The second incidence shook my long debated believe in law of ‘Karma’. In the shopping mall there is a place specially marked for children where they got every thing to fun like jumping, dancing etc. And I saw a young boy on wheel chair, probably because of disorder from birth, staring at those of similar of his age, who were in fun, dancing and jumping. One could very easily see the helplessness in his eyes. What Karma makes him so? Why there is no level field for all?
The simplest answer is ‘the life is like that only’. We may decide our own actions but we need sound mind too to make us capable of doing so. My actions are ‘Karma’ and my sound mind is my ‘Bhagya’ or luck. There is limitation to law of ‘Karma’ as there are number of factors which we can’t decide. These factors are father, family, language, primary education etc. These are paternal assets we get as ‘Bhagya’, the luck. And if we are lucky enough to have sound mind we can decide the ‘Karma’ of our lives.
If you believe in Karma, you would not do anything just out of habbit.
Bagavad Gita says your Karma decided fortune of your future course of life and beyond. Quality of Karma becomes top most concern as our duty. Gita also says Karma should always be directed towards duty of Dharma. Literal meaning of Dharma is religion. But its significant is above that. It is basically your ultimate goal as directed by your purest inner self. So Karma should always be for a very positive purpose and so it should be carefully designed.
Most of us will agree that more than 99% of our Karma come just out of our daily routine or habit without any purpose. Very few of us takes care of a very long term objective while deciding education or career. Our bringing up comes under a high supervision of our parents so something we can blame to our surroundings; but not all. When we start taking our own decisions we must be clear about our ultimate goal or a long term perspective of our duties. It is true for our smallest activities too. We must carefully choose our talk, letters, comments based on relatively bigger objective. It can be done by self awareness and a live consciousness while in action.
The concept of “Nishkama Karma”, action without attachment to both action/work and fruits expected there after, as mentioned in Hindu holy book Bhagwad Gita, can solve many of the management problems and can confuse few too.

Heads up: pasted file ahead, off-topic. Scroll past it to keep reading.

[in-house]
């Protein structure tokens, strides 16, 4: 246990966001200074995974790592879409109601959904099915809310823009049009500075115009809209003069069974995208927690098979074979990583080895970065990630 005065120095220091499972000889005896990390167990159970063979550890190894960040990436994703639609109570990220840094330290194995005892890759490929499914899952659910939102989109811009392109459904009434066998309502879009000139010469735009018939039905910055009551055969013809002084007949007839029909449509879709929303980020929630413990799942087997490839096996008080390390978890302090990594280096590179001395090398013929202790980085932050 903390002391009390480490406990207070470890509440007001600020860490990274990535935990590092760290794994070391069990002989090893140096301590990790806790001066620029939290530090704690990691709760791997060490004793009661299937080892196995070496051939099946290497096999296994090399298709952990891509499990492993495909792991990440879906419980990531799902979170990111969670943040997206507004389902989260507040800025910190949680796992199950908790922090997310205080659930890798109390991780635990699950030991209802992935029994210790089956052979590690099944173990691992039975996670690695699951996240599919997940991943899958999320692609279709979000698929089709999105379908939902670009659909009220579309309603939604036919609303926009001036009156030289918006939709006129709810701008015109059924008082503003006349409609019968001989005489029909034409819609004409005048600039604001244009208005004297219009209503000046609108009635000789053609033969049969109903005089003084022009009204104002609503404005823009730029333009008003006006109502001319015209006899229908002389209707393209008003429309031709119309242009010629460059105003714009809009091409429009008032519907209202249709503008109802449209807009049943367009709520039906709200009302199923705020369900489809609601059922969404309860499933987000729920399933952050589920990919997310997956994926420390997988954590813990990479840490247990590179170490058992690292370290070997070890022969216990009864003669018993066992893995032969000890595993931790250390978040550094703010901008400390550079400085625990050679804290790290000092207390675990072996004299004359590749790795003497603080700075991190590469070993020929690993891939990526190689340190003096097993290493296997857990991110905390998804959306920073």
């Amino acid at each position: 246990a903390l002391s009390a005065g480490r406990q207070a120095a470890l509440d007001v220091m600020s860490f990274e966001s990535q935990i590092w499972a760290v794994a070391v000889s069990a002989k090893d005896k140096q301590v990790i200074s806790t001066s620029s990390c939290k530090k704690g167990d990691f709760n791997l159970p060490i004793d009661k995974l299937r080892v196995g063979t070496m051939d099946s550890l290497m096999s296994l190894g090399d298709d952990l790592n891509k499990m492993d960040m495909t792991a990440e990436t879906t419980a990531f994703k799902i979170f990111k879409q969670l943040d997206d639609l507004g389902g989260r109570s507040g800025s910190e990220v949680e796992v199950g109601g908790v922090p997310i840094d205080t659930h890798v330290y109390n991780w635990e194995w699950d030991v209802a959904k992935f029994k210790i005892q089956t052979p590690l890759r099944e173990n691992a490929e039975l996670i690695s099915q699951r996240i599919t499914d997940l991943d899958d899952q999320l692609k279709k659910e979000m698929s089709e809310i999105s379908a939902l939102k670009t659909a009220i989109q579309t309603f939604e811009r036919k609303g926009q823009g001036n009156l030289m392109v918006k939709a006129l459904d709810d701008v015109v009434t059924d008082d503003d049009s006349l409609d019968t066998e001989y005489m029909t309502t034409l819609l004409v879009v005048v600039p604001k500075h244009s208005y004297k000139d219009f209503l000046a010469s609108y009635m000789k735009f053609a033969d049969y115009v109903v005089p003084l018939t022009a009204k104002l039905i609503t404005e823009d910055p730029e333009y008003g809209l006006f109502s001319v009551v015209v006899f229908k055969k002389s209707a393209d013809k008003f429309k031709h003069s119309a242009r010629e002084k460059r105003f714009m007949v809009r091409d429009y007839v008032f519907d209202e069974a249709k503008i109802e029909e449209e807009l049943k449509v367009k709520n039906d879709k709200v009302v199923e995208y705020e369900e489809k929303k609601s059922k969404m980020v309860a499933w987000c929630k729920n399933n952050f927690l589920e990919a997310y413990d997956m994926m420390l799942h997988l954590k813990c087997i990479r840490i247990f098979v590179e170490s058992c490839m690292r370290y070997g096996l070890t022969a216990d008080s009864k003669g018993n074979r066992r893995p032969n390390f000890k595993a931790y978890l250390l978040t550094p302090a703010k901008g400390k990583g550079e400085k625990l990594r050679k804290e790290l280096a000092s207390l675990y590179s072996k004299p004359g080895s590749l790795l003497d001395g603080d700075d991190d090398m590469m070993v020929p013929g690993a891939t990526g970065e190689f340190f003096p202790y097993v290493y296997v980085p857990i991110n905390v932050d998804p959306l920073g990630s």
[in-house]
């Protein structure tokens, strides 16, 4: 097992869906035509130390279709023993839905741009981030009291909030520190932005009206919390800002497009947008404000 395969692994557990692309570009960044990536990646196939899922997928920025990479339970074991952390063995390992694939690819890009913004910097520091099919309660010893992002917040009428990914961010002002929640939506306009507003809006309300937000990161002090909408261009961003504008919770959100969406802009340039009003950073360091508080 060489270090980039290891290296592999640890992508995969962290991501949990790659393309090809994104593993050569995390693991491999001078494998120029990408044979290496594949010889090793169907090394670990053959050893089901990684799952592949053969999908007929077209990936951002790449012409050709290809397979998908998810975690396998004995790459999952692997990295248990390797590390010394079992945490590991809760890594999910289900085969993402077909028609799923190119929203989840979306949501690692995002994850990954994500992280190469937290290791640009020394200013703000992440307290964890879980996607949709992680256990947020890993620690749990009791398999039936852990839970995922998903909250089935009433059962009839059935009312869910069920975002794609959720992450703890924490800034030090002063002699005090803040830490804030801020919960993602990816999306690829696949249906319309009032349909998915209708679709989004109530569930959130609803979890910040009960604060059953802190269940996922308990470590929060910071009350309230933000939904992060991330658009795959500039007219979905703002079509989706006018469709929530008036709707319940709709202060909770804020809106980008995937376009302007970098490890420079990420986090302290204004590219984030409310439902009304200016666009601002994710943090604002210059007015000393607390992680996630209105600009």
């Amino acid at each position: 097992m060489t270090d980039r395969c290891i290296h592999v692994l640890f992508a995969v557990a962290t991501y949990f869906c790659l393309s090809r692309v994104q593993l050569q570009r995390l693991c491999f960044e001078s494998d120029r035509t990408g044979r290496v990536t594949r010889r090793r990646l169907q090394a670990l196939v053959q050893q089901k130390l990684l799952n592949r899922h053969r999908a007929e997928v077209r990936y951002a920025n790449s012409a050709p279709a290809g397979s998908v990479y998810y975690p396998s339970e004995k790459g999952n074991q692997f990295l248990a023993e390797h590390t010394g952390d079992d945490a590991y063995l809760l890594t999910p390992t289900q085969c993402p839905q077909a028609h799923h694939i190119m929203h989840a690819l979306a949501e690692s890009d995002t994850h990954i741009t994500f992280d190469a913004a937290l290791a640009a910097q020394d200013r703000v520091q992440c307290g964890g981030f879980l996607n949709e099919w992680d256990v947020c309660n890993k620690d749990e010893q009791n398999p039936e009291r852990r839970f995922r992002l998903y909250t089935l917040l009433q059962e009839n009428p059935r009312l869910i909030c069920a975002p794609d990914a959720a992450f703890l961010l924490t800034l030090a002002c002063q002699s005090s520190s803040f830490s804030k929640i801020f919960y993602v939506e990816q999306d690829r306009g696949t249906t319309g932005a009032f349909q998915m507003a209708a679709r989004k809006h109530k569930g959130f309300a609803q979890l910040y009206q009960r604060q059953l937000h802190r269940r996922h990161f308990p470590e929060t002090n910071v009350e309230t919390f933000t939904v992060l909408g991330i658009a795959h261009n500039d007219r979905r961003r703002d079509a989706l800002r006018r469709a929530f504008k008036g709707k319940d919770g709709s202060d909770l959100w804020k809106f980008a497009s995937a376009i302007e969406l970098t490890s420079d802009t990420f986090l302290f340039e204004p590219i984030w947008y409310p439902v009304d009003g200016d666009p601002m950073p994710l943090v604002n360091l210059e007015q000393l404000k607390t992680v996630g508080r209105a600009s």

One of the most popular saying of Bhagwad Gita is always misunderstood. The following stanza is always misunderstood as ” Do your work/duty without expecting any fruit/result”. Actually it is slightly different and can be explained with some more concepts mentioned in the very beginning lessons of Bhagwad Gita. I have interpreted in some different ways and tried to think it from the management perspective.
The Gita limits our domain of influence to our “Karma” only and not thereafter (ref; chapter 2, 47). So results of “Karma” are not in our hand. But if the definition of word “Karma” is analyzed closely it will confuse the above interpretation. Karma is not merely work but it is work for duty. Karma is not only activity but also it is activity with a positive purpose. When there is duty or activity with a purpose, Karma becomes Dharma. “Dharma” can be correlated with the ultimate goal of the life. So, though you should not be instrumental in making your actions bear fruit (chapter 2, 47), you may design your actions for your ultimate goal, the “Dharma”. When we talk about fruits, it is actually outcomes of your sequence of actions in the way to ultimate goal. Good or bad, there should not be any attachment to these outcomes. And so these outcomes should not divert you from your ultimate goal.
What are the benefits of detachment from fruits? As per the Gita, in advance stage of attaining yoga, there should be detachment from “Karma” too. This also have very interesting interpretation but I will try to discuss it in some other post. All these attachments creates aggression, fear and anger. Carrying forward from the conclusion in above paragraph, aggression, fear and anger have all the potential to divert you from your ultimate goal by changing your course of actions in search of pleasurable fruits. So to make your goal and your actions intact we must have stable mind. The Gita defines it as “Samatva”, evenness of mind. (chapter 2, 48).
From management perspective, replace Karma with strategy and Dharma or ultimate goal with vision or mission of the organization and all the above interpretations will hold true.
Your comments carry significant value
References from Gita
Chapter2,47; Your right is to work only and never to fruit thereof. Be not instrumental in making your actions bear fruit, nor let your attachment be to inaction.
Chapter2, 48; “Samatva”, evenness of mind is called “Yoga”.
Chapter2, 56; The sage, whose mind remains unperturbed amid sorrows, whose thirst for pleasures has altogether disappeared, and who is free from passion, fear and anger, is called stable of mind.
Chapter2,57; He who is unattached to everything, and when meeting with good and evil, neither rejoices nor recoils, his mind is stable.